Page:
SUNDAY 8AM: Man saved life of teen, 19, when he suddenly collapsed on golf course Picture: supplied
Pictured here again with Peter, Guy said he now realises he’s lucky to be alive (Picture: British Heart Foundation)

What is Long QT syndrome?

According to the NHS website, Long QT syndrome is an inherited heart problem that affects how your heart beats. In some people, this can cause fainting or seizures.

Some people with long QT syndrome do not have any symptoms. They may only become aware of their condition after having an electrocardiogram (ECG) for another reason.

Symptoms can include:

  • Blackouts or fainting, because the heart has stopped pumping blood properly and the brain is temporarily starved of oxygen. The heart’s rhythm returns to normal within a few minutes and the person regains consciousness
  • Seizures, which sometimes happen instead of a blackout when the brain is starved of oxygen
  • Heart palpitations, when the heart is beating in a fast or unpredictable way

These symptoms can start unexpectedly and may be triggered by stress, a sudden noise, strenuous exercise or a slow heart rate during sleep.

Long QT syndrome is a leading cause of sudden cardiac death in young, otherwise healthy, people. It can also be an underlying cause of sudden infant death syndrome (SIDS).

You can use the British Heart Foundation’s free digital training tool to learn how to do CPR in 15 minutes here.

Guy’s dad had died after suffering a heart attack at the age of 52, and his grandad died from heart failure in his early 50s.

Doctors suspect they both may have had the heart condition, but it’s difficult to ever know. Guy’s brother has been put on beta blockers just in case.

Guy, who is currently on a gap year before hoping to start studying management at university at the end of this year, said he occasionally reflects on the events of that day.

‘I sometimes have those moments when I think about how everything lined up: the physio being close and starting CPR, the nurse walking past, that the tee was close to the clubhouse and that there was a defib at the clubhouse.

‘I do think about that, sometimes. But also, I do forget about it sometimes too as I am now living pretty much the same as I was before.

‘But for others, some have these things happen and it changes their whole life. The only thing I don’t do now is play football as I’d have to wear a protector over my ICD, but that’s a tiny loss, really.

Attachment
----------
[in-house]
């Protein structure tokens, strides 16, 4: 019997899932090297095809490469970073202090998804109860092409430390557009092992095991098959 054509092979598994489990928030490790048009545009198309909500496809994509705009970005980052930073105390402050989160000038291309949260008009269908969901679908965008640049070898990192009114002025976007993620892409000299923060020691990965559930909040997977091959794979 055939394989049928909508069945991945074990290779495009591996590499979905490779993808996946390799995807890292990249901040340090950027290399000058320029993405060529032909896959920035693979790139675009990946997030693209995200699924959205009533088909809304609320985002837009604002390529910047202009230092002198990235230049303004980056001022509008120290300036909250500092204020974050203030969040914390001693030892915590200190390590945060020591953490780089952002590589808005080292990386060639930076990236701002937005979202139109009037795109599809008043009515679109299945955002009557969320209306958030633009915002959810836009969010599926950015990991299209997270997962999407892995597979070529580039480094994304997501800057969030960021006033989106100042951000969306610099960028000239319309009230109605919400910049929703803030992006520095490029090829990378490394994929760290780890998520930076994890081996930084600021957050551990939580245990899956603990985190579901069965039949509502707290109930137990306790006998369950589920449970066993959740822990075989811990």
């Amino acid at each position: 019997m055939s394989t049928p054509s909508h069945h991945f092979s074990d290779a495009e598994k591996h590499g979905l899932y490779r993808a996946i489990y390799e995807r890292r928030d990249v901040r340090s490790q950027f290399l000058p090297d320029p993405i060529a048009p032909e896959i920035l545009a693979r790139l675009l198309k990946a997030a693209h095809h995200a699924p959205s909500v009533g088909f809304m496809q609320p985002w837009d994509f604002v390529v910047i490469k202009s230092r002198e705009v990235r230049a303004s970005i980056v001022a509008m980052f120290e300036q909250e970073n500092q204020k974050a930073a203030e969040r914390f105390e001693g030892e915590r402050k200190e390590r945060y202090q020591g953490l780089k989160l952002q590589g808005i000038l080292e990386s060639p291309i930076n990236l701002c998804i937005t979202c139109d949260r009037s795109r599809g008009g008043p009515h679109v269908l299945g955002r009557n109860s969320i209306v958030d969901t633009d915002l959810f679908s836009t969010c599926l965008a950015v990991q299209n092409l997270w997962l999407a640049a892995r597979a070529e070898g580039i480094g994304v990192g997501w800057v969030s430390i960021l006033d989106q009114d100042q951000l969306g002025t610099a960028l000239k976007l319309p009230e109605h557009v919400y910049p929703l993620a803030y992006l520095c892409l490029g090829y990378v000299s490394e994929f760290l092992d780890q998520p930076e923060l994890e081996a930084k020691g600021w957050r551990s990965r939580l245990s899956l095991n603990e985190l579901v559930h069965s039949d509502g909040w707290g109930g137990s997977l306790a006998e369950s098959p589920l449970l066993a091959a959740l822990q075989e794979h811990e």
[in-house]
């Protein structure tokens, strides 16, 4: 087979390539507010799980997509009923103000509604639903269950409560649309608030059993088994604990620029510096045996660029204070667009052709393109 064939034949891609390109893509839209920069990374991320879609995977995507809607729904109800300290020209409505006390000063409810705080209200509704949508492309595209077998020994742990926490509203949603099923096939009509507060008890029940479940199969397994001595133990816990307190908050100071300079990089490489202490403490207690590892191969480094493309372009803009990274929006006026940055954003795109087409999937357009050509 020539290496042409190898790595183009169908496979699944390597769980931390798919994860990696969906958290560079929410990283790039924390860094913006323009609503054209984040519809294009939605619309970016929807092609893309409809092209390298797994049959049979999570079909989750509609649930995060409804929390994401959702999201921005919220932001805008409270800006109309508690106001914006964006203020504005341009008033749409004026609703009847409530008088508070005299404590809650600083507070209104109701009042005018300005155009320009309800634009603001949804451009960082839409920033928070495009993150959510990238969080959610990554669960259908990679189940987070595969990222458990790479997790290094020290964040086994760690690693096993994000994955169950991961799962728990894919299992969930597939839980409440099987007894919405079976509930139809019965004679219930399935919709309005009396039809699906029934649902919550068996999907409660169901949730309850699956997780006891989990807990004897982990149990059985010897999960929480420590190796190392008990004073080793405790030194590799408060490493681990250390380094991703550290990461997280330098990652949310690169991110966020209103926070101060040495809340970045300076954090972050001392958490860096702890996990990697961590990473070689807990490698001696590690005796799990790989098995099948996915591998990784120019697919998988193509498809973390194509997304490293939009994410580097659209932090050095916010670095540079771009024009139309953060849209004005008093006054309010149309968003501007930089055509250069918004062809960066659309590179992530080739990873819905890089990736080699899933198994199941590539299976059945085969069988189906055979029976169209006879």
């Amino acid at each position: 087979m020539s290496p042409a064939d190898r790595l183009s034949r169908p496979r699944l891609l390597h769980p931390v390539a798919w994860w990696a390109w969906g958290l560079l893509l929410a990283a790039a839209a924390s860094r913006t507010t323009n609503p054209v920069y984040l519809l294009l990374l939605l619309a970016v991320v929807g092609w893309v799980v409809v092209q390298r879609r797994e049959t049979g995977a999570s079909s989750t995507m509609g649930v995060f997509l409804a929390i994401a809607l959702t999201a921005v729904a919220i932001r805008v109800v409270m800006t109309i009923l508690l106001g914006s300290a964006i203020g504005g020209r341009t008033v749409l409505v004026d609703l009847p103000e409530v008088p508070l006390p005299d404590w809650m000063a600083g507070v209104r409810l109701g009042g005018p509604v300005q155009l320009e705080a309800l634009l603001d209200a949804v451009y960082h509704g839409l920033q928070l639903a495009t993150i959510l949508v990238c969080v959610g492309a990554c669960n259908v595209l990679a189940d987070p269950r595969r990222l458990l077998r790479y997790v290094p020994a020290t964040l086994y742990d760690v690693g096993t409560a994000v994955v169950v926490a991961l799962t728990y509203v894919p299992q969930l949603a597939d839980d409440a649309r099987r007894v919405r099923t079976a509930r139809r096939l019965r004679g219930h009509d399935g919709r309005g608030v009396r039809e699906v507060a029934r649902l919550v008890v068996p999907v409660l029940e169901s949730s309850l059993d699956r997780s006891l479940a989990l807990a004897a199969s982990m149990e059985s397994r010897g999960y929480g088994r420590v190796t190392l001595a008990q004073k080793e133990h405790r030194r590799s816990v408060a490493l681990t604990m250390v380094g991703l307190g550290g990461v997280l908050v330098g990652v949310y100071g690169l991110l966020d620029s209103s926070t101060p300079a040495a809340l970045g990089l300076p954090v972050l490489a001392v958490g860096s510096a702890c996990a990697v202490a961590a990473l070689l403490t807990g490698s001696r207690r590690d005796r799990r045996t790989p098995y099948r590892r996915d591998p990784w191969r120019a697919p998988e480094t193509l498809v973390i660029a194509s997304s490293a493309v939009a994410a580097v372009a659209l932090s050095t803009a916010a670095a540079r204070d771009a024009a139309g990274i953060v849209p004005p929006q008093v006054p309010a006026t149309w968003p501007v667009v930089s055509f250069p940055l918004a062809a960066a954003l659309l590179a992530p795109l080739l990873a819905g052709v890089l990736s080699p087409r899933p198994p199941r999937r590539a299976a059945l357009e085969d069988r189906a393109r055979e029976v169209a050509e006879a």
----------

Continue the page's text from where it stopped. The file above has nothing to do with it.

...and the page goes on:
‘I continue to play golf, tennis and cricket, I used to play rugby.’

To thank Aaron, who saved his life, Guy has nominated him for a British Heart Foundation (BHF) award this year under the CPR Hero category.

‘We’re hoping to get a game of golf together at some time in the near future,’ Guy added.

This month, Guy will also cycle 900 miles from Land’s End, the most southerly part of mainland Britain, to John O’Groats, the most northerly part of mainland Britain, to raise money for the BHF.

You can donate to his fundraising page here, which has so far raised more than £8,000.

The British Heart Foundation Heart Hero Awards 2022

A BHF Heart Hero, with Metro.co.uk as its media partner this year, can be anyone from a healthcare professional doing exceptional work, to a young person living with heart disease that has shown incredible courage and determination, to an inspiring fundraiser who has found creative ways to help fund our research.

Those shortlisted will be invited to an awards ceremony in London on Thursday, December 1, when the winners will be announced.

Scottish footballer Scott Allan and TV and radio presenter Will Njobvu are among this year’s celebrity judges, and Vernon Kay is the host.

There are eight categories you can vote for including Young Heart Hero, CPR Hero and Innovative Fundraiser.

The awards ceremony raises awareness of the continued need for funding for the pioneering research that is turning science fiction into reality, and providing hope for more than seven million people in the UK living with heart and circulatory conditions.

To find out more about the categories or to make a nomination, visit the British Heart Foundation website.

Entries close on May 31, 2022 at 5pm. Good luck!

Get in touch with our news team by emailing us at webnews@metro.co.uk.

For more stories like this, check our news page.